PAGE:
Using Social Media to Promote Your Book

Do you use social media sites to stay connected with current and past collections? Has a friend suggested that you create a profile on LinkedIn, create a page on Facebook, or send a tweet using Twitter? If you are an author and have limited experience with these sites, they will become your best friend. Each of these sites uses different language:

  • You have followers on Twitter
  • You have fans on Facebook (on a business page), or friends on a personal page
  • You have connections on LinkedIn
  • You tweet on Twitter
  • You share on Facebook
  • You update on LinkedIn

Authors may find participating in social media difficult because as an author, you feel comfortable writing a book – a very private and internal process. You have to participate though to generate awareness of you and your book. Once you put your photo out there, the worst is done!

The easiest social media site to start with is LinkedIn, the most popular professional-oriented site that focuses on business relationships. LinkedIn provides professionals with a way to connect and share information – in an author's case, information about your book. Started in 2002 in the living room of co-founder Reid Hoffman, it officially launched on May 5, 2003. It grew in that first year from 350 to 81,000 members, and in March 2012 it had 161 million members.

Get started by creating (or updating) your LinkedIn profile to emphasize aspects of your books. Upload a professional photo, add your book to the Amazon reading list, and join groups related to your book's topic. Include information about your book in the " Update " section of your profile to promote your book and leave it there until publication. After you publish your book, move this promotion to the " Summary " section that remains static and use the Update section for daily or weekly postings. Initially, you may want to include the promotional message in both locations. Only the Summary section appears in your Public Profile, which is what anyone who does not belong to LinkedIn sees.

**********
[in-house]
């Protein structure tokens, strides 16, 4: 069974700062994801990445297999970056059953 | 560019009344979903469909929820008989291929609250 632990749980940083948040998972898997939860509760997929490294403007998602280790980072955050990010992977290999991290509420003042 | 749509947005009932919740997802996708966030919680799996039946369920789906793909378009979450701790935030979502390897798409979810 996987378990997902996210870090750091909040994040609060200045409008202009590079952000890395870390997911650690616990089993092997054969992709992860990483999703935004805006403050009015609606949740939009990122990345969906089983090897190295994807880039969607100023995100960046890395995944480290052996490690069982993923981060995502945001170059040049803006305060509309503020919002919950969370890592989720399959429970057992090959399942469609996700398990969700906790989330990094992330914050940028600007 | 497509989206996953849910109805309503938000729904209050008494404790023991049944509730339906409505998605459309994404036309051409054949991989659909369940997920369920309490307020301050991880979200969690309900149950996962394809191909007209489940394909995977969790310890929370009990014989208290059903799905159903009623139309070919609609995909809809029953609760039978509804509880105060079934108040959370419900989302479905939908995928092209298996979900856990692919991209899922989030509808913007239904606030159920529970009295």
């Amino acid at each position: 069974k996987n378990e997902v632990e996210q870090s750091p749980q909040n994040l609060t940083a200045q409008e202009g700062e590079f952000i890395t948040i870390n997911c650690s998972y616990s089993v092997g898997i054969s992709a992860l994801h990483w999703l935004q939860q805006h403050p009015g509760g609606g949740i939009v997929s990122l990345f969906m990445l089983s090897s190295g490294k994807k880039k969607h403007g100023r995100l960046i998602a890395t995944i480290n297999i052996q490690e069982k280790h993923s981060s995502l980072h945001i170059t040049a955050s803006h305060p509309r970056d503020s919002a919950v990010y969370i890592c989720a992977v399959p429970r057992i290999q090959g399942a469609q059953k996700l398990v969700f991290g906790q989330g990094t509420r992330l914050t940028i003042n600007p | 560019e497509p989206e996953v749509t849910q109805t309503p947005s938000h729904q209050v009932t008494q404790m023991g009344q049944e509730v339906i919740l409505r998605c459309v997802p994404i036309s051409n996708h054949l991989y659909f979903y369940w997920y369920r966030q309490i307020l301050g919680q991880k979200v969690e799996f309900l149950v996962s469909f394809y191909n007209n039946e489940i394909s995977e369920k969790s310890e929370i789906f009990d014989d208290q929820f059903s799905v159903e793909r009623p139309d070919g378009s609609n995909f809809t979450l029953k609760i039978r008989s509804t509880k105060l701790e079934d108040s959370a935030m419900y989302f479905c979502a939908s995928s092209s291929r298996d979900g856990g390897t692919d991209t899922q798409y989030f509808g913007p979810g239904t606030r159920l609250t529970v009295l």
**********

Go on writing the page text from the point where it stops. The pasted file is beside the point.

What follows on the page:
If you blog, include the blog application on LinkedIn so that your posts appear in your news feed; if not, start a blog. Use a soft selling approach when using social media sites because viewers do not appreciate blatant sales pitches. Share knowledge you have about your topic area to establish yourself as a reliable person and others will ever connect with you. Once you have your profile updated with as much book-related content as possible, start inviting new connections.

LinkedIn provides a toolkit you can use to promote yourself, share your activities and interests, and chat with others about topics of interest. Because professionals read books, you must participate here to publicize your book. Joining LinkedIn (or updating your profile) is the second step to successfully marketing your book.

Source by Susan Page

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I am a self‐learned digital executive, leader, strategist and trainer by profession and experience. I have rich experience as marketer, trainer, entrepreneurial evangelist and start up facilitator. I admire first generation of entrepreneurs and conducted more than 200 programs to establish startup ecosystem in Central India. I have worn many hats in my career, as a result, I have a unique ability to manage multi‐disciplinary projects and navigate complex challenges in the process. I have big ideas and I don't care who gets credit, I just like to facilitate. Drop me a line anytime, whether it's a collaboration, writing projects, skills training or just business - will love to hear from you -

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